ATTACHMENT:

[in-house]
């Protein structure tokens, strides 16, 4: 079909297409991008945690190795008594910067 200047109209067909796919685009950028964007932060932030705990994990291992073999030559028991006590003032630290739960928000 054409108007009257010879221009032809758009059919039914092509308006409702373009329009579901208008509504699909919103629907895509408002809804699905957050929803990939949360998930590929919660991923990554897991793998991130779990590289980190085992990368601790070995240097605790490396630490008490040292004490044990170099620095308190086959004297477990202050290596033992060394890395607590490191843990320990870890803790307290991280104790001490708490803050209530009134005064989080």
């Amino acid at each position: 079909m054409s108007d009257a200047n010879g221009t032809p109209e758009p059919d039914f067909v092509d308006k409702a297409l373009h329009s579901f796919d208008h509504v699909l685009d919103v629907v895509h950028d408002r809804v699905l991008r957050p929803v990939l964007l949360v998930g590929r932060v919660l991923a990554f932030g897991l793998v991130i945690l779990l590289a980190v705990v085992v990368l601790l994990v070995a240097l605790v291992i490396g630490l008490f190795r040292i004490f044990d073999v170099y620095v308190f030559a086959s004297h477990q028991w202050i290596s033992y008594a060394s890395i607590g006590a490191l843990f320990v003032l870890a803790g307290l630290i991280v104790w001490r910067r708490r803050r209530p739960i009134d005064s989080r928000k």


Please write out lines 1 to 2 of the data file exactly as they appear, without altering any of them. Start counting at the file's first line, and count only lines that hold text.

[in-house]
């Protein structure tokens, strides 16, 4: 079909297409991008945690190795008594910067 200047109209067909796919685009950028964007932060932030705990994990291992073999030559028991006590003032630290739960928000 054409108007009257010879221009032809758009059919039914092509308006409702373009329009579901208008509504699909919103629907895509408002809804699905957050929803990939949360998930590929919660991923990554897991793998991130779990590289980190085992990368601790070995240097605790490396630490008490040292004490044990170099620095308190086959004297477990202050290596033992060394890395607590490191843990320990870890803790307290991280104790001490708490803050209530009134005064989080």